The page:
Web-based and mobile applications are being utilized to upload patient-recorded information about their vital signs (including blood pressure, blood glucose levels or lung function) from their homes. In addition, wearable devices can transmit real-time data such as heart rate, gait, posture control, tremors, physical activity or sleep patterns, to care teams. This can be augmented by home monitoring devices for vulnerable adults such as the elderly or those with dementia that detect and report activities such as falls or extended periods of inactivity.
The increased use of telehealth has also started to address the shortage of trained medical staff – something that has contributed to high levels of clinical staff burnout. With fewer people visiting hospitals for treatment, health systems have been able to remotely increase patient capacity without incurring further strain on resources and can actually provide patients with a higher quality of care.
Telehealth is also shifting away from acute to chronic care, with better screening to assess risk and urgency to determine whether the patient can wait or must be seen immediately. Certain health-related indices are now tracked through non-intrusive detectors. This data complements screening to provide more information for evaluation purposes.
Moving beyond the imperative brought about by COVID-19, the healthcare sector must put in place the right infrastructure so it can realise the full potential of telehealth. A number of key aspects must therefore be addressed:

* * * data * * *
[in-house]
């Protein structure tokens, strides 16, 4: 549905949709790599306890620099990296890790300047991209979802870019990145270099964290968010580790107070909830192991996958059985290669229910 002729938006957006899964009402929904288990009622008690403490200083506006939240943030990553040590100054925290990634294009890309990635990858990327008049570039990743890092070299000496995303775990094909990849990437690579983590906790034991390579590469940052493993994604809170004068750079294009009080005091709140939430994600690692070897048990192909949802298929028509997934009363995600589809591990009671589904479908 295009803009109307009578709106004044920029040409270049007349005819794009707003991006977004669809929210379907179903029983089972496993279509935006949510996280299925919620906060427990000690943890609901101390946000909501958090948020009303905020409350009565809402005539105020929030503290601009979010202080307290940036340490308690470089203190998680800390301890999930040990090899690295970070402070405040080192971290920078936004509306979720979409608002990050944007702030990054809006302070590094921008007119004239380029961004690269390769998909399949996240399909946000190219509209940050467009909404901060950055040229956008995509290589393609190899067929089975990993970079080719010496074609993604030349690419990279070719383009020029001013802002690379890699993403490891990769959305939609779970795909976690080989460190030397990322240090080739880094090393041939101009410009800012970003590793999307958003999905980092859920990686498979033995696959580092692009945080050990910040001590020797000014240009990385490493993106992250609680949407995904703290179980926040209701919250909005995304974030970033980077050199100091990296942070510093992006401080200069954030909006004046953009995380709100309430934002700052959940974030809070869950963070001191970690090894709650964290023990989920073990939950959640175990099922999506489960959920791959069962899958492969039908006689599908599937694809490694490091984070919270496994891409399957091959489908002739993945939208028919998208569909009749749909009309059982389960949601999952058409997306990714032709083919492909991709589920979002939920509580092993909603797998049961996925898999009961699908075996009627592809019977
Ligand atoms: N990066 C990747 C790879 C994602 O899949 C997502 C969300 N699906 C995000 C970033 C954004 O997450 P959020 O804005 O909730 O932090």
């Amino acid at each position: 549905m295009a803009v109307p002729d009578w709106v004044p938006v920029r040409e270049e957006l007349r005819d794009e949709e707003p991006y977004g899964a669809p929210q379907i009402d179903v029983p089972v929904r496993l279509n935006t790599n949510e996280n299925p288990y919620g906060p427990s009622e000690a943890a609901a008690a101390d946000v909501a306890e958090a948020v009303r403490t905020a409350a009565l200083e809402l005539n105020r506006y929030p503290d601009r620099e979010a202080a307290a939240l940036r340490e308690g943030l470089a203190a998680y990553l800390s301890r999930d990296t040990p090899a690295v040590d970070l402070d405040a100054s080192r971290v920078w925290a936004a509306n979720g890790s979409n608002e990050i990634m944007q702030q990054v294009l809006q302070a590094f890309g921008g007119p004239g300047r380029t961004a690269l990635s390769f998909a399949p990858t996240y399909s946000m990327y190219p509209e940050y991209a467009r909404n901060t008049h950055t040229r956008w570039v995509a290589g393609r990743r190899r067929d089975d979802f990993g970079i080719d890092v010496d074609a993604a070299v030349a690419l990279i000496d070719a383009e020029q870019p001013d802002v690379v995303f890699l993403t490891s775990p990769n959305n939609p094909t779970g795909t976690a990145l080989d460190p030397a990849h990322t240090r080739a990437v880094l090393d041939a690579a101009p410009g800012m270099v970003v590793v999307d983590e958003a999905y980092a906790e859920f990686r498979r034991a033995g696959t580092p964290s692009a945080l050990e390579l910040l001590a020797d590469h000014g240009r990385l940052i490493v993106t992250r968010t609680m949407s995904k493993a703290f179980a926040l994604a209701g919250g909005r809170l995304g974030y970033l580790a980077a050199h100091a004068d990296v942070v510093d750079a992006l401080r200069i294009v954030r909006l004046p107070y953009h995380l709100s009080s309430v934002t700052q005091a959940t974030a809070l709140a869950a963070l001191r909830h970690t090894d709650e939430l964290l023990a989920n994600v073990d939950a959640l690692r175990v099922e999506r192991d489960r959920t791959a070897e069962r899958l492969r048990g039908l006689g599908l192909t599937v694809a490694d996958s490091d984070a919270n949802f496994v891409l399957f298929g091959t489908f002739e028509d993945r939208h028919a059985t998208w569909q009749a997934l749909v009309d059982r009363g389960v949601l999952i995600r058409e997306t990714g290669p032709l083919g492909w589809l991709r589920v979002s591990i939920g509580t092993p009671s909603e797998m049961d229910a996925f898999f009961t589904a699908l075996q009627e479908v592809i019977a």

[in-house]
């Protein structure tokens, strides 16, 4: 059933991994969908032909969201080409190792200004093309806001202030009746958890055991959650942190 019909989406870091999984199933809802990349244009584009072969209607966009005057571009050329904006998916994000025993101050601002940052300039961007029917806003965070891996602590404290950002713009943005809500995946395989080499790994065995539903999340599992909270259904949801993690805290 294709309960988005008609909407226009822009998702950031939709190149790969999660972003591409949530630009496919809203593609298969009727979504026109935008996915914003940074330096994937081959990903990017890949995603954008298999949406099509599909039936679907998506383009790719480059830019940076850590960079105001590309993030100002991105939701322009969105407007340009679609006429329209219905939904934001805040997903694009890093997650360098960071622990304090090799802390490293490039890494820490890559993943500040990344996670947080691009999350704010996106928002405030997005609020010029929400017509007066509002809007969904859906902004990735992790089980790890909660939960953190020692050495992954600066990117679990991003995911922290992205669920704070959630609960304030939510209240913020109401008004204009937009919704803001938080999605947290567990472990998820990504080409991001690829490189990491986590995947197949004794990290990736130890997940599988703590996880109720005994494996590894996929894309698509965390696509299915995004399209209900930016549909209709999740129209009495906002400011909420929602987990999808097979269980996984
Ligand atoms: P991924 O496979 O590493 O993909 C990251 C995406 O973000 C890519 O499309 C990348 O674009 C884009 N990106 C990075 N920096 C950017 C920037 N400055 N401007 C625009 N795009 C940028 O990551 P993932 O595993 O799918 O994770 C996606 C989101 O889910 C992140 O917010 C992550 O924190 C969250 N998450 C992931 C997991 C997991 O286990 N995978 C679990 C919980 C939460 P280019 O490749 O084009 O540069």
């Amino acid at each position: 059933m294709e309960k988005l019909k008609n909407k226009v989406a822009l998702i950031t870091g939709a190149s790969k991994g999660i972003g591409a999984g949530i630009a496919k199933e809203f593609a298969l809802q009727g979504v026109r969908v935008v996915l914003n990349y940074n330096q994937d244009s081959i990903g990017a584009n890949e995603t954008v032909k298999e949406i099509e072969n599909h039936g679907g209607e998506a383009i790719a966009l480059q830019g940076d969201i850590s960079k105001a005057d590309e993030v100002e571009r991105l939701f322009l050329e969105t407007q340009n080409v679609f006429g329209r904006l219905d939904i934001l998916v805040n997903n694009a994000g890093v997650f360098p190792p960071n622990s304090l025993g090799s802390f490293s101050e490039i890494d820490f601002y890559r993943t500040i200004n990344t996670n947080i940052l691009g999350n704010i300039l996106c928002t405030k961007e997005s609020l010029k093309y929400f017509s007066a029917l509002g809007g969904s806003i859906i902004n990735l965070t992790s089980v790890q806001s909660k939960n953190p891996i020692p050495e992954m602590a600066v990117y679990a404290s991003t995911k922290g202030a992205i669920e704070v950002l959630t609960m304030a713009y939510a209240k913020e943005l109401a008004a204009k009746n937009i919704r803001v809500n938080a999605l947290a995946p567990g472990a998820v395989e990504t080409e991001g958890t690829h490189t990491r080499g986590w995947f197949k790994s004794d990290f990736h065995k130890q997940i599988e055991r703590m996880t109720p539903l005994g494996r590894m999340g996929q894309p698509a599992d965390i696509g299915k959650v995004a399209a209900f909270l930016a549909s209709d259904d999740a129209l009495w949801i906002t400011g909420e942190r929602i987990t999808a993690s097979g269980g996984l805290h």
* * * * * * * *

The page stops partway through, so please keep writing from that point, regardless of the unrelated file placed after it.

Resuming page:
Firstly, it is vital that there is a safe and secure method of sharing patient health data electronically. The real requirement is for a personal health record (PHR) system that can gather information about an individuals’ health that they can control and maintain. Available anytime, such PHR systems would provide care teams and emergency personnel access to vital information quickly, including recent diagnoses, medication prescriptions, and any drug allergies. Indeed, partly though regulatory structures such as the Health Insurance Portability and Accountability Act (HIPAA), there is now growing confidence that the technology is secure, facilitating virtual consultations between patients and medical practitioners sharing valuable data that assists in diagnosis and monitoring.